Let us say, for example, that you have something you would prefer the children not discuss at this precise moment. In our house, that list could include:
- Monkey Bars
- The book “Snuggle Puppy”
- Izzy’s upcoming birthday party
- Chinese class
- Rory’s Mama Deena and Baba Mike
The one thing we are guaranteed to talk about is exactly whatever you–or, in this case, obviously I–would prefer that we just not, at that particular moment. I am happy at any moment of the day to refresh your recollection on where babies come from or even what happens when we die (although that last one’s not a favorite), but there are times of the day when any of the above topics will result in screaming hysteria from one or another member of the household–and somebody always, always, always brings them up. And then, in a matter of fact way, rubs them it. But you’re not going to get to go on the Monkey Bars today. No, you’re not. You’re just not.
Rory likes to insist that things are not as they are sometimes. I see nothing wrong, myself, with letting this rest. Ok, I heard you, you’re going on the Monkey Bars. But no one else can let it rest until there is agreement–and admission of the inarguable truth: the Monkey Bars are at school, and this is Saturday, and no one will be going on the Monkey Bars. Often–in fact most often–it’s as innocuous as that, and although Rory’s a common victim it could be any of the younger three. Sometimes, though, it’s China-related. My Baba Mike gave me that book. No (from Lily or Wyatt, who PUT the book in the BOX and KNOW it came from here), we did! I did! I gave you that!
What a mess that can cause. It’s not always an argument. Sometimes it’s just something easier not brought up in the school parking lot. “You didn’t live here when we did that. You lived in China.” “Rory, do you miss your Bethany-friend?” “Remember when we were in the hotel, and we got Rory, and she screamed and screamed until she got to us?” “Remember when we had hockey, and Lily didn’t get ice cream after, because she was bad?” (That last is just to prove this isn’t a targeted activity.)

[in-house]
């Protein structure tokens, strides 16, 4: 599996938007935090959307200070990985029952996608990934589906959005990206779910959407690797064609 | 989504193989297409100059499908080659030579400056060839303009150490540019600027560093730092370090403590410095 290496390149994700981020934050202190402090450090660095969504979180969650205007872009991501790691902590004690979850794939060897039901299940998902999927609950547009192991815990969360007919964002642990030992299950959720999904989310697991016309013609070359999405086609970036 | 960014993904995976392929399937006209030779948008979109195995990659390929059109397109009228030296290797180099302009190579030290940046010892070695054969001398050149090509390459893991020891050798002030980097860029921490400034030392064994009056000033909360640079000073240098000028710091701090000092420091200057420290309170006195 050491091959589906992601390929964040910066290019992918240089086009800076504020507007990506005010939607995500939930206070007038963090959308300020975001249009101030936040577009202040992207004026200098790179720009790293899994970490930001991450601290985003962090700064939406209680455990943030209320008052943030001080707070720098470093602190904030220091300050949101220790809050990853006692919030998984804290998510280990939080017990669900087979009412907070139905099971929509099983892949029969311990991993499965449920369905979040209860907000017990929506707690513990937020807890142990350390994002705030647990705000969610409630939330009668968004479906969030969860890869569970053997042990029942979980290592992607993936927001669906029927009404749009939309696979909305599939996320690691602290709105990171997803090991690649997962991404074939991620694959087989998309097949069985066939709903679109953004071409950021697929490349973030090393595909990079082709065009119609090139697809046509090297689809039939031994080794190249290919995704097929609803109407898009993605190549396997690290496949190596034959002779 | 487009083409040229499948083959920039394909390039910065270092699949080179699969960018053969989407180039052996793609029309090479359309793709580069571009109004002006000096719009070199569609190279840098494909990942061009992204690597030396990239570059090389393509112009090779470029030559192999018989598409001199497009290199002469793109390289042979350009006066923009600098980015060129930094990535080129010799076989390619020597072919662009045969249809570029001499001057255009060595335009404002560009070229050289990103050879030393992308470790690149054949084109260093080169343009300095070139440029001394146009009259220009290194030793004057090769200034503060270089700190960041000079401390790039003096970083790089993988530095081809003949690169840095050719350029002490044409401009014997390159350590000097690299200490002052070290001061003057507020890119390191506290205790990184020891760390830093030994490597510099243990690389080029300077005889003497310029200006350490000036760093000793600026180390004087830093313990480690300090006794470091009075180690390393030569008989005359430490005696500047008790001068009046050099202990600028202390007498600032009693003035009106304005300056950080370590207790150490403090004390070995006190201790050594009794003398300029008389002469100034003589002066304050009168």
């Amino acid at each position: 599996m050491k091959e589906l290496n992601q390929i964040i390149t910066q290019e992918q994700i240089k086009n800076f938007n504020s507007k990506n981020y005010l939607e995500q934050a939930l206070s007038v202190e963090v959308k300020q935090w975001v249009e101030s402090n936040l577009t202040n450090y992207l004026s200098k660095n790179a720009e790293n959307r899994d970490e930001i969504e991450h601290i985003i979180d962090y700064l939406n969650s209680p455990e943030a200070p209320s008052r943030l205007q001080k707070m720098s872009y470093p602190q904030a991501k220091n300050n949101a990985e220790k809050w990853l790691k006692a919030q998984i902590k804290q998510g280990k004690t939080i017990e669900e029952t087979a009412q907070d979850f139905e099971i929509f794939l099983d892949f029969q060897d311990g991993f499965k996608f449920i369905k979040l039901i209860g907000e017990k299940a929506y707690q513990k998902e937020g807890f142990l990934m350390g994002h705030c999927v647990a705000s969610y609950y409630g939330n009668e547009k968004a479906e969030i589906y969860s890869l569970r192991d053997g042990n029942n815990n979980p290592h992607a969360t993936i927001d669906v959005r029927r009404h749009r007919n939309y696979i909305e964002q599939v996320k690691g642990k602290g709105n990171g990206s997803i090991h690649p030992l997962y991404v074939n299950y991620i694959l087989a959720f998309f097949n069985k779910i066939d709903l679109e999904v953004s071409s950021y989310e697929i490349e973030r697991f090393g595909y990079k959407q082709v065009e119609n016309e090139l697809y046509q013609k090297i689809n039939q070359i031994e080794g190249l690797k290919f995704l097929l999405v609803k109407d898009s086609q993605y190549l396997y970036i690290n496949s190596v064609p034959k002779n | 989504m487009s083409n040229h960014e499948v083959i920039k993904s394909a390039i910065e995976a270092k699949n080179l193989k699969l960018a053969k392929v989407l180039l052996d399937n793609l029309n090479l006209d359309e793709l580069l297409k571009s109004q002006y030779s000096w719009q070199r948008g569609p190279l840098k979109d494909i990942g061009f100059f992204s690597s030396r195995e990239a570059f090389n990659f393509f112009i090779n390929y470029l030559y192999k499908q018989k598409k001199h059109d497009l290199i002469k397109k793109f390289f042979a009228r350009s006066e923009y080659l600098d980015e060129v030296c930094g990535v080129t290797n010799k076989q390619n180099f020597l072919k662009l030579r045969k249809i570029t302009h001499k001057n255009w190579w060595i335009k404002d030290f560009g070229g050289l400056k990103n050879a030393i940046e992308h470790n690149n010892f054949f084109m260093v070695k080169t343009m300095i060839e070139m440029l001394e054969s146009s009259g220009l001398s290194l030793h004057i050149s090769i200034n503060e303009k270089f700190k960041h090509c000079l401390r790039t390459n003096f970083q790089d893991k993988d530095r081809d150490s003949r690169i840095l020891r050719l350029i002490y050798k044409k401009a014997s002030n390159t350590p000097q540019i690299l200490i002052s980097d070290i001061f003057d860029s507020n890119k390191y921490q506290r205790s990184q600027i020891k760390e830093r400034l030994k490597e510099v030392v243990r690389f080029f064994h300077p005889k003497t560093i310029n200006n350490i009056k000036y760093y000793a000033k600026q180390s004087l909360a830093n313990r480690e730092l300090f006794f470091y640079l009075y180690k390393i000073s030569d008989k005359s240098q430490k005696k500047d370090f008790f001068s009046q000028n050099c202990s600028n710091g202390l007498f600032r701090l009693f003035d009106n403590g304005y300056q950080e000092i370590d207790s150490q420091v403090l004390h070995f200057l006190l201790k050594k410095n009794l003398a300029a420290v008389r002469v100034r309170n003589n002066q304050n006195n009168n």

You know, there are no secrets here. It is what it is. Rory lived in China, now she belongs with us, there’s a whole saga to that, we all know it, it just is, and if SHE were to bring it up, suddenly, by shouting outside the bathroom door or asking about it just as the waitress is ready to take our order or whatever, I’d be happy to address it. But when it’s the others–and not a product of their own issues with same, those are different questions in a different tone–ooh, it really gets to me. And sometimes they totally DO rub it in, on purpose, or just by wrongly trying to offer sympathy, or putting the wrong twist on it–Rory likes to tell a story about how we couldn’t find her in China, she was “so far away” so Baba Mike took care of her and then we came to get her–and Wyatt helpfully adds “and now you’re so far away from Baba Mike, and HE can’t find you!” Ouch.
All those families in the books, holding back adoption info or refusing to discuss it–they must not have other kids, is all I can say. Because we talk about it ALL THE FRIGGIN’ TIME.
And just when I thought Ali didn’t need to mention and/or discuss (in a sad whiney voice) “Mami Nana” regularly anymore, Cupcake starts chanting MAMI NANA at lunchtime today. Thanks a lot, Cupcake! And every once in awhile, totally out of the blue, Wyatt will turn to Ali and say, “Do you miss your Mami Nana?” They just cannot let it rest.
Yesterday Zippy asked, “Will I ever be adopted?” to which J replied with a guarantee that no, of course not, he will never be adopted. Zippy finished the thought with an emphatic, “Phew! I am so glad b/c I would HATE to be adopted!” This was all while putting on coats & boots with his three adopted sisters.
i too am shocked when people don’t talk about adoption and china much…and how is that possible? i think when you don’t talk about it, it becomes a much bigger deal to the kid. or so says my non psychologist mind:)
regardless…our Yan Yao knows her adoption story already. at least on 3 year old terms. she knows she had a china mommy. and she knows we came on a plane to get her. and she doesn’t seem sad about this. yet.